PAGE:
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Thread: as and that

  1. #1
    jiang is offline Key Member
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    Default as and that

    Dear teachers,

    Firms have found that the number of staff___________ is needed for quality control can be substantially reduced.

    a. that b. as

    The key is "a". No problem. But I think "b" is also possible since it can introduce relative clause. Is that right?

    Looking forward to hearing from you.
    Thank you in advance.

    Jiang

  2. #2
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    Default Re: as and that

    Quote Originally Posted by jiang View Post
    Firms have found that the number of staff___________ is needed for quality control can be substantially reduced.

    a. that b. as

    The key is "a". No problem. But I think "b" is also possible since it can introduce relative clause. Is that right?Jiang
    No

  3. #3
    TheParser is offline Key Member
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    Default Re: as and that

    Quote Originally Posted by jiang View Post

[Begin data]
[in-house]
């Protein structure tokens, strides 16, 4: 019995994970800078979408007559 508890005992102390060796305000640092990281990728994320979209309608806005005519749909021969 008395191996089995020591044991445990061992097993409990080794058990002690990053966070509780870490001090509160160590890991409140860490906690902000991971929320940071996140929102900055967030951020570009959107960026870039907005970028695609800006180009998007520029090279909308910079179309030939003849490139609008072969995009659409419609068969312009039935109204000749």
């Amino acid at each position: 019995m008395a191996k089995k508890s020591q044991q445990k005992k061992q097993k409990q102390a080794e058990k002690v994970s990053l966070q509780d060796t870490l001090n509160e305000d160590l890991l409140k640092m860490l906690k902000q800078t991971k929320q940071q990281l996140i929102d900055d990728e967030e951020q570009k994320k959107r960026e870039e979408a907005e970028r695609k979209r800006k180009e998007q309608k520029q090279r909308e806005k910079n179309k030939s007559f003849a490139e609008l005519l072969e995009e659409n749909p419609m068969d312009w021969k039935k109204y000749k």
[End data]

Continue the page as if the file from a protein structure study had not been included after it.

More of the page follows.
Dear teachers,

    Firms have found that the number of staff___________ is needed for quality control can be substantially reduced.

    a. that b. as

    The key is "a". No problem. But I think "b" is also possible since it can introduce relative clause. Is that right?

    Looking forward to hearing from you.
    Thank you in advance.

    Jiang

    ***** NOT A TEACHER *****


    (1) As is used as a relative pronoun after the words such and same.

    (a) Name such persons as you know to be capable.

    (b) He has the same qualifications as I have.

    Source: House and Harman, Descriptive English Grammar (1950), page 63.

    *****

    The following is ONLY my opinion. "As," then, would be a relative

    pronoun in something like:

    Firms have hired only such staff as is needed for quality control.

    Firm A has the same number of staff as Firm B (has).

  4. #4
    jiang is offline Key Member
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    Default Re: as and that

    Hi fivejedjon,

    I am afraid I get confused. The following is from my grammar book:

    He is absent, as is often the case.
    He is a teacher, as is clear from his mannner.

    To they are of the same structure. Is thati right?

    Looking forward to hearing from you.
    Thank you in advance.

    Jiang





    Quote Originally Posted by fivejedjon View Post
    No

  5. #5
    jiang is offline Key Member